A research team at the University of Pittsburgh School of Medicine announced Thursday they believe they have found a potential vaccine for the new coronavirus causing the COVID-19 pandemic.
The researchers believe the vaccine could be rolled out quick enough to "significantly impact the spread of disease," according to their study published in a Lancet publication, EBioMedicine.
When tested on mice, the vaccine — which would be delivered on a small, fingertip-sized patch — produced enough antibodies believed to successfully counteract the virus.
The scientists say they were already on the road to discovery, having done research on the similar coronaviruses SARS and MERS.
"These two viruses, which are closely related to SARS-CoV-2, teach us that a particular protein, called a spike protein, is important for inducing immunity against the virus," co-senior author Andrea Gambotto, M.D., associate professor of surgery at the Pitt School of Medicine, said in the UPMC announcement.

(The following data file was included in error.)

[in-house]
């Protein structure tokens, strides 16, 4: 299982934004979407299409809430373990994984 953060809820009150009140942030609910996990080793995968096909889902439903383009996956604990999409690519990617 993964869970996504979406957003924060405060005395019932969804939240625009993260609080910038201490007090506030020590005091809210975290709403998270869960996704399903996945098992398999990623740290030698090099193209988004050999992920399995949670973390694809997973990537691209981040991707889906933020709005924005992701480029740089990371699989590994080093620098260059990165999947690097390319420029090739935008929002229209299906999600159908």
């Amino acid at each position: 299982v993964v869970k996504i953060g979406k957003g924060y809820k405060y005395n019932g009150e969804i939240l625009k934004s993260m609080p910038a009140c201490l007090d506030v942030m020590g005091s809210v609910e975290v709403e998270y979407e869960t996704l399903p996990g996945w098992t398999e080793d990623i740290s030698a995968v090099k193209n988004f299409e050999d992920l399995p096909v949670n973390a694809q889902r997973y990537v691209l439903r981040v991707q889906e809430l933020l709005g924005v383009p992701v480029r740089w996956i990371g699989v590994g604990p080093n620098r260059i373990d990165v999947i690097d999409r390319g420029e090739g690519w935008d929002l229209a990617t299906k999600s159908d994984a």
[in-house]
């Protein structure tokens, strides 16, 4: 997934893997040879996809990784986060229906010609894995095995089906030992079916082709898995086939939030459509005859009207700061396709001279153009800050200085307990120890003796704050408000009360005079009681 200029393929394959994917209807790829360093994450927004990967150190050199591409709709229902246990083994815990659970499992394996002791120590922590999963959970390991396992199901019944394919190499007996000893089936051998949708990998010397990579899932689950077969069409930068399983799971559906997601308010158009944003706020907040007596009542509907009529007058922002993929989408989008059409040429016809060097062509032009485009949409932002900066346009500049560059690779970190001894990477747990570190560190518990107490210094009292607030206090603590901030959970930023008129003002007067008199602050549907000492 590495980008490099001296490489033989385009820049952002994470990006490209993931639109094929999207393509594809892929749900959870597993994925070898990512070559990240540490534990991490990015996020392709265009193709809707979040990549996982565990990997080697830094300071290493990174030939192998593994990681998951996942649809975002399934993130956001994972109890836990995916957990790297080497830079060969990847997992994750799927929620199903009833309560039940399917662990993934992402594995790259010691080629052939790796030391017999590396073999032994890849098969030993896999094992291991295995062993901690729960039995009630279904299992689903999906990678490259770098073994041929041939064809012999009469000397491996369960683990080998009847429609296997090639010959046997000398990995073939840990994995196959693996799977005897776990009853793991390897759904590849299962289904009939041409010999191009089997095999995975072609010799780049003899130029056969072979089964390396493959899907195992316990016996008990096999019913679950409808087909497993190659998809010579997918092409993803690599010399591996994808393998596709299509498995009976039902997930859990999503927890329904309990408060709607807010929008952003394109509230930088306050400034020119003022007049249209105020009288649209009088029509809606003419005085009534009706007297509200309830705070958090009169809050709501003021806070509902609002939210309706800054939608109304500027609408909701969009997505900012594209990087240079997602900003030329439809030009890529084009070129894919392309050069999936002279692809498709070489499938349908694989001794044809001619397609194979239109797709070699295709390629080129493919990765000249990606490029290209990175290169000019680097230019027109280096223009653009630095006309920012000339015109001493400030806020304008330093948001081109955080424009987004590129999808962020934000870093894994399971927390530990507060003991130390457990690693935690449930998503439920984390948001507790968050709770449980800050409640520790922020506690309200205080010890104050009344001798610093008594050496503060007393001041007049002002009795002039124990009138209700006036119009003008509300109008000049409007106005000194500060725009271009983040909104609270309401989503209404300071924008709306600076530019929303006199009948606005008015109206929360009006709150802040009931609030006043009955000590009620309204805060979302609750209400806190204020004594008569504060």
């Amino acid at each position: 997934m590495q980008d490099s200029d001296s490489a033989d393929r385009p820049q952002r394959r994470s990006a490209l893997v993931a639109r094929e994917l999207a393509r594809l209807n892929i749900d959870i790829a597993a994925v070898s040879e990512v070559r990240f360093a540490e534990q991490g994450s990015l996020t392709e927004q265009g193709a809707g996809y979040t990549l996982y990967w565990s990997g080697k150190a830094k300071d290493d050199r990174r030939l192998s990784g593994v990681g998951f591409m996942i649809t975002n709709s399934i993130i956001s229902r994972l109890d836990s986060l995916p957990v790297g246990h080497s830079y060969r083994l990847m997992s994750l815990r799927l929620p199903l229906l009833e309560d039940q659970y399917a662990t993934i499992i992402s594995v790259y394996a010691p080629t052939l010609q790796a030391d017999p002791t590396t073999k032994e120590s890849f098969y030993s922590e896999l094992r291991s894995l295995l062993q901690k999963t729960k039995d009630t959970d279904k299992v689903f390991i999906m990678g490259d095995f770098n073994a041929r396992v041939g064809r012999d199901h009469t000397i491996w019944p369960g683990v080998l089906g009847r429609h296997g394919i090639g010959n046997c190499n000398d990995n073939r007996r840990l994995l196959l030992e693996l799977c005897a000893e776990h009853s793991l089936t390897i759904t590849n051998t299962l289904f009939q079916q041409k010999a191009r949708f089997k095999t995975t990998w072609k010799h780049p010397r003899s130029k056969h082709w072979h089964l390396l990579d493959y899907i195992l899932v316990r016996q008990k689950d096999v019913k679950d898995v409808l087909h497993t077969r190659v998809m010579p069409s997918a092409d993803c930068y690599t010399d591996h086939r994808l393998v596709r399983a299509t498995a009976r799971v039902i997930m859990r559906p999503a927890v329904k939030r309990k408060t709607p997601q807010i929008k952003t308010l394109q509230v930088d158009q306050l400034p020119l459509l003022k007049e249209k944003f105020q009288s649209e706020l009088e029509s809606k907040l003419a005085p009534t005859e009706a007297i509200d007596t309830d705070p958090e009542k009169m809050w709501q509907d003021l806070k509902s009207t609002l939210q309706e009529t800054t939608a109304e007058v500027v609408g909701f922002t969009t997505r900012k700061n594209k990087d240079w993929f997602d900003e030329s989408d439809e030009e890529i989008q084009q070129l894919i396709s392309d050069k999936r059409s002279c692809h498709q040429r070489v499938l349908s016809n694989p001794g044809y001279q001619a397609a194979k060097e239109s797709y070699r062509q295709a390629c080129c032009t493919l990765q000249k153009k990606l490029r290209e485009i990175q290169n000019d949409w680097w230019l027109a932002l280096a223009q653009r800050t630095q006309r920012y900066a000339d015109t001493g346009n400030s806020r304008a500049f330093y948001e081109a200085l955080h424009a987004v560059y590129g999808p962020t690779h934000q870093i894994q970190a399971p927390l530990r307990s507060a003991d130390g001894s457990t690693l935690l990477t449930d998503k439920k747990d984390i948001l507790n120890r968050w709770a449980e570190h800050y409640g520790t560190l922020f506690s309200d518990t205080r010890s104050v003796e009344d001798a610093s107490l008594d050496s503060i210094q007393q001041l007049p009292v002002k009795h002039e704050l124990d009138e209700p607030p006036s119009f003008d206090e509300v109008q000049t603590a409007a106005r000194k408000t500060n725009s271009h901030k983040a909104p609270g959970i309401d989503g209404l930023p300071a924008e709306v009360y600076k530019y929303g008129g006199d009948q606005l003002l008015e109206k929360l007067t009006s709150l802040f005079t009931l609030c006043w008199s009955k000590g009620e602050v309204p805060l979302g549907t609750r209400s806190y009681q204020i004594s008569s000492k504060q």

"We knew exactly where to fight this new virus."
The vaccine follows the traditional approach of ordinary flu vaccines, using lab-made pieces of viral protein to build immunity.
While the mice have not been studied over a long period of time, the vaccine was able to deliver enough antibodies against the coronavirus within two weeks, according to the researchers.
The study's authors are now applying for an investigational new drug approval from the U.S. Food and Drug Administration. They hope to start human clinical trials within the next few months.
The vaccine would be "highly scalable" for widespread use, the researchers said in a UPMC announcement.
"For most vaccines, you don't need to address scalability to begin with," Gambotto said. "But when you try to develop a vaccine quickly against a pandemic that's the first requirement."
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